FDA and the Consumer Product Safety Commission (CPSC) are warning people not to use sleep positioners for their babies, because there is a chance they could suffocate. In the last 13 years, at least 12 babies between the ages of one and four months have died when they suffocated in positioners, or when they became trapped between a sleep positioner and the side of their crib or bassinet. People have been using positioners to keep their babies in certain positions when they sleep. Some positioners are flat pads with side bolsters. Others are inclined like a wedge, or have some other design. These products may be promoted to reduce acid reflux, minimize "flat head" syndrome, or even to prevent sudden infant death syndrome (SIDS). But there is no scientific evidence to support any of these claims. Many parents and other people who care for babies know that babies should be placed on their backs to sleep. This reduces the chance of SIDS by nearly half. They may worry about how to make sure their babies stay on their backs. But once babies are able to roll over onto their tummies, it is okay to leave them there, because babies who can flip over can also turn their heads, which reduces their chance of suffocation. However, if babies flip over or scoot around while in a sleep positioner, they can have a hard time freeing their faces from the device or they can become trapped between the positioner and the side of their crib or bassinet. So do not use infant sleep positioners. They are not necessary, and they can be dangerous. Put your baby to sleep on his or her back, and keep the crib free of pillows, comforters, quilts and toys. That way, your baby has room to safely move or turn while sleeping. Here is an easy way to remember - follow the ABCs of safe sleep - Alone on the Back in a bare Crib. And if you have any questions, contact your child's healthcare provider. FDA Patient Safety News: December 2010 For more information, please see our website: http://www.accessdata.fda.gov/scripts/cdrh/cfdocs/psn/transcript.cfm?show=105#8 [vpmedicaldevices]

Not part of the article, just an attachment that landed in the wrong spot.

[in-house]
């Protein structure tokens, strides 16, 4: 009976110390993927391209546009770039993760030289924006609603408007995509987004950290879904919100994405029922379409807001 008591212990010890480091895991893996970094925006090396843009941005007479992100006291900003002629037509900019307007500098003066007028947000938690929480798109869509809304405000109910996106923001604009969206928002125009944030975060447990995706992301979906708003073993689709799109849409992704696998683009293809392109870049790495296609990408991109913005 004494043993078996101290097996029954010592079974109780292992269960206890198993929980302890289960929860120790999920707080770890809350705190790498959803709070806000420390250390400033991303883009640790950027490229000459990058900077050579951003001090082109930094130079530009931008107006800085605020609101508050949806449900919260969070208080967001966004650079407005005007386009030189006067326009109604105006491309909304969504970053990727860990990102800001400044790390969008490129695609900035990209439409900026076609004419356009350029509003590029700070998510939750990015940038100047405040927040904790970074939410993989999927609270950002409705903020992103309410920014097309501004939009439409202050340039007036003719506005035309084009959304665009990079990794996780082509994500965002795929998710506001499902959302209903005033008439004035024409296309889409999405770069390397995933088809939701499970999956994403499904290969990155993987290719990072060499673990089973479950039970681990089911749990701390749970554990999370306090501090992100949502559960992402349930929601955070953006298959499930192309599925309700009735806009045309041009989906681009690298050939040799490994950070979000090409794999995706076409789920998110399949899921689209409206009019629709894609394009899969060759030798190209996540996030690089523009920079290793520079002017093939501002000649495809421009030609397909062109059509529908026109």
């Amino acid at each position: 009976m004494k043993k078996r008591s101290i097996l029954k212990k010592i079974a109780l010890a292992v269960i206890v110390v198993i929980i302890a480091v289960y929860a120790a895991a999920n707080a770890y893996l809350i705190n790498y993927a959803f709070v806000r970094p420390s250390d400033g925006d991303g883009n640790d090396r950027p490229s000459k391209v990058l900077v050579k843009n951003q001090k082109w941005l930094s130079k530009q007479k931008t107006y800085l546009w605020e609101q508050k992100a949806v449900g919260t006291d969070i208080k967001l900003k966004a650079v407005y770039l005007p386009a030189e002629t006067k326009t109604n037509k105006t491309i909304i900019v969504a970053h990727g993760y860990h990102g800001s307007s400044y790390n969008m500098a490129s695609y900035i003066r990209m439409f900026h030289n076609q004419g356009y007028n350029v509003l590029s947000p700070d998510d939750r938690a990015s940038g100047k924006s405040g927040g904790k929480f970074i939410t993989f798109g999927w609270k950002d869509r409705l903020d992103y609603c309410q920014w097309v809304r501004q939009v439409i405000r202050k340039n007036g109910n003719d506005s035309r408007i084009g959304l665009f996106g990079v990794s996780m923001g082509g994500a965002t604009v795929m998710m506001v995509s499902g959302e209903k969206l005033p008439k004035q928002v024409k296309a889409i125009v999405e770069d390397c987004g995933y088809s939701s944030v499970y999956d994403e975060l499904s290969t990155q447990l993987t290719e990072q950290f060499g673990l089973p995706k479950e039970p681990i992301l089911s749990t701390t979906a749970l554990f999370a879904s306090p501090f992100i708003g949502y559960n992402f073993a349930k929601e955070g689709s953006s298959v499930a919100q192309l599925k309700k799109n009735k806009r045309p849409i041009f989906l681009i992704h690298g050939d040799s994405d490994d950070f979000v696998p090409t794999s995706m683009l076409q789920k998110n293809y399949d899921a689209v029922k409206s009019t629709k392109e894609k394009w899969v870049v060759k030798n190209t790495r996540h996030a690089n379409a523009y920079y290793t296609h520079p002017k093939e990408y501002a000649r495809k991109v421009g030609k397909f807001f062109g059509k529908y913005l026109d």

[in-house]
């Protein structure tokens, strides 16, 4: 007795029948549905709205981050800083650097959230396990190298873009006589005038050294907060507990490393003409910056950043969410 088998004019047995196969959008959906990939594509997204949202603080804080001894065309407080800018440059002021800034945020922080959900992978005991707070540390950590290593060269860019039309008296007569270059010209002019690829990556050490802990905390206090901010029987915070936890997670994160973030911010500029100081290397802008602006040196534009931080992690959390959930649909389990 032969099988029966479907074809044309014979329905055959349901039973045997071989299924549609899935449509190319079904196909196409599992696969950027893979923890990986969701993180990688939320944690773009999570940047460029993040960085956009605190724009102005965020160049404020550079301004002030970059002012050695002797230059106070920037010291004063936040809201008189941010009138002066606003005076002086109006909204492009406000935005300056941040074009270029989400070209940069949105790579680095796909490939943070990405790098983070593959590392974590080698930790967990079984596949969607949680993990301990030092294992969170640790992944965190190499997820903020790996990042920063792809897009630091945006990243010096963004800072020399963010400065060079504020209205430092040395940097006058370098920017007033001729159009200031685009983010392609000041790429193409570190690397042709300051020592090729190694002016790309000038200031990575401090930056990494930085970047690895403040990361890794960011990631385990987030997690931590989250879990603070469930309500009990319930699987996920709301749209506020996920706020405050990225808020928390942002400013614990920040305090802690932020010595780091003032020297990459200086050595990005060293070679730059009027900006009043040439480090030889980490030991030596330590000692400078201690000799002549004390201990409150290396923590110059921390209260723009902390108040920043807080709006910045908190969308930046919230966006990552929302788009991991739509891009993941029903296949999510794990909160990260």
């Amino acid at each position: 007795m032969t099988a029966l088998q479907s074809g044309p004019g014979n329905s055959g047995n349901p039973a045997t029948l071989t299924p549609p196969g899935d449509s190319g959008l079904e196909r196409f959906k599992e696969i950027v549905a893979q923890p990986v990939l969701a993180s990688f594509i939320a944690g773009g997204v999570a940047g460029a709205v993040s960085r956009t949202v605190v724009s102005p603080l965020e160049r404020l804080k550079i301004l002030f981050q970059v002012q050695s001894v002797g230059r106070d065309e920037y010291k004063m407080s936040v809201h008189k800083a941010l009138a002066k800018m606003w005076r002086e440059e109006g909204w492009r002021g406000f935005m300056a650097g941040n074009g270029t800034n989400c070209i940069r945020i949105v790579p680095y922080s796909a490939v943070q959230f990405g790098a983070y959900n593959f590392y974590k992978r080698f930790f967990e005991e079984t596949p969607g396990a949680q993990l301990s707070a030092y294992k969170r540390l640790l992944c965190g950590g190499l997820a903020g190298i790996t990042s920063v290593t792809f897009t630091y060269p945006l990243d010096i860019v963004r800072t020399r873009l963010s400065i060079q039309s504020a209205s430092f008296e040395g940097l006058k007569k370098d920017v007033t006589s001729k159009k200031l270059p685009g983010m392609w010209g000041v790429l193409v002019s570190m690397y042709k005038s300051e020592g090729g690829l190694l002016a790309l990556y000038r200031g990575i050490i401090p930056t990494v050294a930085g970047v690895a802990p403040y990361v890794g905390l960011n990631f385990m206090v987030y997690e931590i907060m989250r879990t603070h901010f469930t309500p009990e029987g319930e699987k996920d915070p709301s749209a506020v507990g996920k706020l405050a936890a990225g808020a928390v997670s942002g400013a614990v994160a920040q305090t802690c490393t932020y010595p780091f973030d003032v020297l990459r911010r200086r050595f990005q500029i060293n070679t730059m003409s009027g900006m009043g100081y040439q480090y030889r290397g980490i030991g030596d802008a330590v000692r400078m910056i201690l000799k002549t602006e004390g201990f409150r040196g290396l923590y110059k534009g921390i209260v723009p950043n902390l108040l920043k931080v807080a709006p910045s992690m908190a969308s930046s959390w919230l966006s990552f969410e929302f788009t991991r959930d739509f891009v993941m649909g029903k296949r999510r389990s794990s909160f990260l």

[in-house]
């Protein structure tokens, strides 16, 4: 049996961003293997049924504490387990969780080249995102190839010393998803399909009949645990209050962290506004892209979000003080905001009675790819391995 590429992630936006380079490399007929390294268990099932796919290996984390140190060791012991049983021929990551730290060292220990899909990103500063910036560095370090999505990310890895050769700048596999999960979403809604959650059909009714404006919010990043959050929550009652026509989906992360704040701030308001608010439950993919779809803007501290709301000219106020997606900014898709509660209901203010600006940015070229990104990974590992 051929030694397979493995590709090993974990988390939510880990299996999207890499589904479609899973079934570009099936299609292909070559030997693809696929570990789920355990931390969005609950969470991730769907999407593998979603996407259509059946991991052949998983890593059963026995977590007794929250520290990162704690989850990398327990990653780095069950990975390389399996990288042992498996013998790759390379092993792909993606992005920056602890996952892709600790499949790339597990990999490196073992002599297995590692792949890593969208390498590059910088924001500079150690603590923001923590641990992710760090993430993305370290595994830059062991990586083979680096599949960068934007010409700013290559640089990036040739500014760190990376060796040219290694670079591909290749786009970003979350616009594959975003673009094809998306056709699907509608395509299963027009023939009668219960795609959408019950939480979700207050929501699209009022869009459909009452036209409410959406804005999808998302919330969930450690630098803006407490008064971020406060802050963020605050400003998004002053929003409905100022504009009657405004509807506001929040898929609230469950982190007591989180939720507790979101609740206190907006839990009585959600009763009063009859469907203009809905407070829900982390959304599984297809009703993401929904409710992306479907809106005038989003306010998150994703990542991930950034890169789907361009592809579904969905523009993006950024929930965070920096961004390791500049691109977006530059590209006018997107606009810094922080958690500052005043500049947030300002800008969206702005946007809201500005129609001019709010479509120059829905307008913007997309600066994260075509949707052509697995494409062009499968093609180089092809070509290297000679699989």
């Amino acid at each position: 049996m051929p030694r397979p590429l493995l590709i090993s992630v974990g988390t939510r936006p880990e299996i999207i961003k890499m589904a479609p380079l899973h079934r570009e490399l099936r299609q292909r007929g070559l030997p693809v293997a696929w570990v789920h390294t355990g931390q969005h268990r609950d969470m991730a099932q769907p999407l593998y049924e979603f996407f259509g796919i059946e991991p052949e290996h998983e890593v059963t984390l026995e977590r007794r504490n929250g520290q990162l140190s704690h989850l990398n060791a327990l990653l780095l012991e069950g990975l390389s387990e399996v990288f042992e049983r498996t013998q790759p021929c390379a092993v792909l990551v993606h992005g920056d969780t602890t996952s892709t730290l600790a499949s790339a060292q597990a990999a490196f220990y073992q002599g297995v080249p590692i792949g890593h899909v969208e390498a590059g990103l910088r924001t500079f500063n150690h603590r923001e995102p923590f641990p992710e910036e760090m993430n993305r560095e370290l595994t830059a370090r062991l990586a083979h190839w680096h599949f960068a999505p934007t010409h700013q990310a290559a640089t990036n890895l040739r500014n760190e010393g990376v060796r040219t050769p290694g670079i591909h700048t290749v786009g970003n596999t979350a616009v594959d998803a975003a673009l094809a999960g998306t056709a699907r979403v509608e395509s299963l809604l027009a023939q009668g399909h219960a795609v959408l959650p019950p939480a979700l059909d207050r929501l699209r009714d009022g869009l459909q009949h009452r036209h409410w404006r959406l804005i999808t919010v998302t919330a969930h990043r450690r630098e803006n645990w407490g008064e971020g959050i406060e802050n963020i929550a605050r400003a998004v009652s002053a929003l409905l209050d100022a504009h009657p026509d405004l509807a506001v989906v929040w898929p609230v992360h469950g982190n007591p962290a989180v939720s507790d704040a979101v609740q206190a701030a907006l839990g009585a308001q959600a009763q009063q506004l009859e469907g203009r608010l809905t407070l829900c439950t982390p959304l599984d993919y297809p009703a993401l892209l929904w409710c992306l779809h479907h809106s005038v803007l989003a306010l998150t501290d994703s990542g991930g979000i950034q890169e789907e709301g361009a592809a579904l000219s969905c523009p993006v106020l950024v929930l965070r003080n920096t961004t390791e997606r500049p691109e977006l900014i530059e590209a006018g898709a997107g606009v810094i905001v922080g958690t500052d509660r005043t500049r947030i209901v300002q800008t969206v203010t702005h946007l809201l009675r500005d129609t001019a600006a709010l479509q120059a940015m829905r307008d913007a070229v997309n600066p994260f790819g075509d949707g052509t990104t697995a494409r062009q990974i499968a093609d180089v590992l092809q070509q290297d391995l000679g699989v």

Views: 15446 USFoodandDrugAdmin
How Sunscreen Works
Not all sunscreens are created equal. Listen to an explanation of how they work to reduce the risk of sunburn, early skin aging and cancer. And read the Consumer Update at http://www.fda.gov/ForConsumers/ConsumerUpdates/ucm258416.htm [vpdrugs]
Views: 78098 USFoodandDrugAdmin
Safe Handling of Raw Produce and Fresh-Squeezed Fruit and Vegetable Juices
Fruits and vegetables are an important part of a healthy diet. Your local markets carry an amazing variety of fresh fruits and vegetables that are both nutritious and delicious. As you enjoy fresh produce and fresh-squeezed fruit and vegetable juices, it is important to handle these products safely in order to reduce the risks of foodborne illness. [vpfood]
Views: 70976 USFoodandDrugAdmin
Data Requirements for Biosimilars
FDA-approved biosimilars require data from multiple studies and analytical tools to demonstrate analytical similarity to reference products. Learn more with Dr. Steve Kozlowski, M.D., Director at FDA’s Center for Drug Evaluation and Research. For more information, visit https://www.FDA.gov/biosimilars
Views: 2165 USFoodandDrugAdmin
Identifying Recalled Products
FDA Consumer Safety Officer Armando Zamora explains what to do if you think you may have a recalled product. There are many numbers and dates on the foods, drugs, cosmetics, and other products we use every day. Some help manufacturers track inventory, while others help retailers ensure quality. But when unsafe products must be removed from the market, these numbers and dates can also help identify them quickly. Learn more at http://www.fda.gov/ForConsumers/ConsumerUpdates/ucm248864.htm [vpagency]
Views: 12005 USFoodandDrugAdmin
Chemicals in Every Puff of Cigarette Smoke – Combustion Stage
What’s in a cigarette? Chemicals are found in every puff of cigarette smoke. If you smoke, or if you’re exposed to secondhand smoke, you inhale at least 70 cancer-causing chemicals, along with acrolein, benzene, and many others. They’re known to cause disastrous health effects, such as lung disease, heart disease and cancers. To view more videos, visit http://www.fda.gov/TobaccoProducts/Labeling/ProductsIngredientsComponents/ucm535235.htm
Views: 9465 USFoodandDrugAdmin
Bad Reactions to Cosmetics? Tell FDA!
From styling our hair to showering before bed, Americans love cosmetics. Most are safe, but some cause problems, and that's when the Food and Drug Administration (FDA) gets involved. If you've had a negative reaction to a beauty, personal hygiene, or makeup product, report it to FDA. Learn more at http://www.fda.gov/ForConsumers/ConsumerUpdates/ucm241820.htm [vpcosmetics]
Views: 20306 USFoodandDrugAdmin
Your Food Is Trying To Tell You Something!
This colorful animated video short for kids focuses on using the Nutrition Facts Label to make healthy dietary choices. Watch it to discover what you need to know about calories, serving size, and the nutrients you should aim to get less of. Read the Label and you can be a winner every time! [vpfood]
Views: 24059 USFoodandDrugAdmin
Employees are the FIRST Line of Food Defense (English)
Employees FIRST is an FDA initiative that food industry managers can include in their ongoing employee food defense training programs. Employees FIRST educate front-line food industry workers from farm to table about the risk of intentional food contamination and the actions they can take to identify and reduce these risks. [vpfood]
Views: 41254 USFoodandDrugAdmin
FDA Drug Info Rounds, July 2012: Accelerated Approval Program